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Chinese Domainers and the Future of the Reseller Market

Posted on 29 November 2012 by Andrei

On Wednesday, Liao.com fetched $118,888 over at NameJet, with 8 $50k+ bids. Today, Yin.com ended at $71,100 (Reserve Not Met) after 404 bids from 368 bidders (once again, several $50k+ bids) and at the moment of writing, Liu.com is at $39,100 after 339 bids from 329 bidders.

As you’ve probably noticed, Chinese domainers are becoming more and more active on the reseller market and in my opinion, its future will be influenced in a meaningful manner by this fact. As such, understanding how Chinese domain investors make decisions is extremely important.

In my opinion, domains that Chinese investors find attractive will do *very* well from now on.

If you think this is just a temporary situation, you are mistaken.

We’re talking about what is still the beginning of a long-term trend.

The reseller market is driven by supply and demand, I’m sure I’m not telling you something new.

As a domainer, the ability to understand for which types of domains there is likely to be increased demand in the future can make the difference between having a strategy that makes money today and tomorrow as opposed to living in a perceived reality that is no longer as relevant as it was a few years ago.

To simplify things, what I’m trying to say is that if you don’t adapt, the likelihood of making money on the reseller market diminishes considerably. Don’t live in the past.

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9 Comments For This Post

  1. William Says:

    Some names sounds Japanese to me…

  2. Andrei Says:

    @William: Japanese investors should definitely not be eliminated from the equation either but Japan’s financial situation is tricky after their lost decade or better said lost decades.

    By analyzing the economic reality of the two countries (China and Japan) from a reseller market perspective, I’d say that for now, it’s very likely that investors from China will become more and more active.

    The same thing can’t be said about Japan or Europe unfortunately.

    Of course, there can and will be successful individual investors from all countries but I’m referring to the overall trend.

  3. ZK Says:

    As a Chinese who have lived in Japan for many years, I can appreciate the differences in the languages. Japanese use a lot of Chinese characters, but they pronounce them differently, resulting in different domain names. Even within the Chinese culture, you need to be aware of the differences among Cantonese (mostly popular in Hong Kong, Macau, and used to be in overseas Chinese communities), Mandarin used in China, and Mandarin used in Taiwan. Again, the same Chinese character may be written differently in English depending on where you are from these places. I’ll put more weight on domain names written according to Mandarin used in China.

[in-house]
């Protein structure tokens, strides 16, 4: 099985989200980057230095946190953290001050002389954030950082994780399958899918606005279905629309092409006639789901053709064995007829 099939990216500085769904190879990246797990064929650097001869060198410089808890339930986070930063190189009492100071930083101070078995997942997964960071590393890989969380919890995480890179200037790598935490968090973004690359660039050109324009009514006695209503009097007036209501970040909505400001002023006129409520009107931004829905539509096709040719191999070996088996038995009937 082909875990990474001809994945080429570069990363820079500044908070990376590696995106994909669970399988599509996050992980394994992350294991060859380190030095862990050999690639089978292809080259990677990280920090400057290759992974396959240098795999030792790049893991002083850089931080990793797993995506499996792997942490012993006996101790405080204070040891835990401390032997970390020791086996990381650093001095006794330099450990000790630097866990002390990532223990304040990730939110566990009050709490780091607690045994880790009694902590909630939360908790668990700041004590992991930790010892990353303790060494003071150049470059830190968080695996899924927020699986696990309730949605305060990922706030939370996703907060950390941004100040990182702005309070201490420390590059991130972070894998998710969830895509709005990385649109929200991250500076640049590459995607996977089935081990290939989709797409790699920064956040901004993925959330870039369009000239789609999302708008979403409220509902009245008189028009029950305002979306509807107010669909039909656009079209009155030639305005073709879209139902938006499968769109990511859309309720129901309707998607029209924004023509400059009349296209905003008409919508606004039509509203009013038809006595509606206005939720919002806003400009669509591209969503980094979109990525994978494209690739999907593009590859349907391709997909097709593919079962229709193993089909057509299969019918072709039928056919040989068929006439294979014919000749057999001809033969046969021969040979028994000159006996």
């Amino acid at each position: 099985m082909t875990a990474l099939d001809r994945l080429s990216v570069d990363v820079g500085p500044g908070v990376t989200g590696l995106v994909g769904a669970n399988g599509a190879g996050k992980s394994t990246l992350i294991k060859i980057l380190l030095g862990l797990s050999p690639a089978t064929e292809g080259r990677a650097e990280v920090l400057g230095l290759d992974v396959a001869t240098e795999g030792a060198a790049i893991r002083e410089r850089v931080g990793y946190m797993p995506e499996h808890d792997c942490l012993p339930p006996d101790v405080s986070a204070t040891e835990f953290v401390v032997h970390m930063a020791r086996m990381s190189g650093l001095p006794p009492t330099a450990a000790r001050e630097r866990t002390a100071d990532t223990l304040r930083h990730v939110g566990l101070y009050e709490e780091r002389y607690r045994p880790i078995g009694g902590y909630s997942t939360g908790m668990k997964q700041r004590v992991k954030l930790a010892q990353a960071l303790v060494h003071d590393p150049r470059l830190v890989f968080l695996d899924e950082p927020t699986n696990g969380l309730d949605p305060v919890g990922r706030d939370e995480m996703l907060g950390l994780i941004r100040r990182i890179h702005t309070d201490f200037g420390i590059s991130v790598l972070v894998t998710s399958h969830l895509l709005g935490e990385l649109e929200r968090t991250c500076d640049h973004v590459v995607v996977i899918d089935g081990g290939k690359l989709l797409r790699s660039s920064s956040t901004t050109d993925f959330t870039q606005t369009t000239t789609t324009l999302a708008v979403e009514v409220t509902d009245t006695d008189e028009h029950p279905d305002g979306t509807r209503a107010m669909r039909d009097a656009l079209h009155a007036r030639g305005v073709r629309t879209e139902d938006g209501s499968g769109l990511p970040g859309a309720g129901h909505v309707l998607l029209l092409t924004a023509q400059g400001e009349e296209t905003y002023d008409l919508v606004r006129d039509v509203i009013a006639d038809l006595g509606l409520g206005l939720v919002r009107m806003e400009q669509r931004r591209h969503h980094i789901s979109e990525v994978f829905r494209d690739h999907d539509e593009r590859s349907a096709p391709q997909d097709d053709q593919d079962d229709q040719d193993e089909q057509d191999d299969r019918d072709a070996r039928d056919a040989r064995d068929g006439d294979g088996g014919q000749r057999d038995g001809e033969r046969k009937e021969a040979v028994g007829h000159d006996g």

4. Eva Says:

    As a broker from the largest domain aftermarket in China, I have to say that ‘and I agree with you’!

  5. 1808 Says:

    I think what William means is that since China invaded Japan and occupied it that some names that might seem Chinese actually lean Japanese since characters have been intermingled with the Japanese language ever since the occupation of Japan by the Chinese. The two languages now have similarities.

    Regarding Chinese, they hit NameJet and GoDaddy in a big way in the last couple of years or so. From my perspective, they seem to come in waves. I have no idea why, but I believe those waves will combine to one big constant wave. There are just so many Chinese. They will really be in influence in five years from now.

    You are very right. Prepare!!! They will be buying ASCII doamins also.

  6. 999names Says:

    Agree to add to your post we believe Chinese and Asian market like Singapore will be home to many valuable .com domains and specifically all numerical .coms

  7. Samit Says:

    The important question these bids raise is – “Why are Chinese bidders bidding so high for .com domains?”

    You’d think that they’d be primarily interested in .cn or .com.cn

    Therein lies the whole story.

  8. William Says:

    @AndreiSays
    @ZK
    @Eva

    Do you actually know some (good) Japanese domain broker? I never heard of any. Maybe because there are no Japanese domainers and Japanese domain investors? Or maybe Japanese corporation do not like other than their own ccTLD?

  9. Andrei Says:

    @William: there are Japanese domainers as well as domainers who weren’t born in Japan but live there atm, I don’t know any brokers from Japan though.

 
 
         
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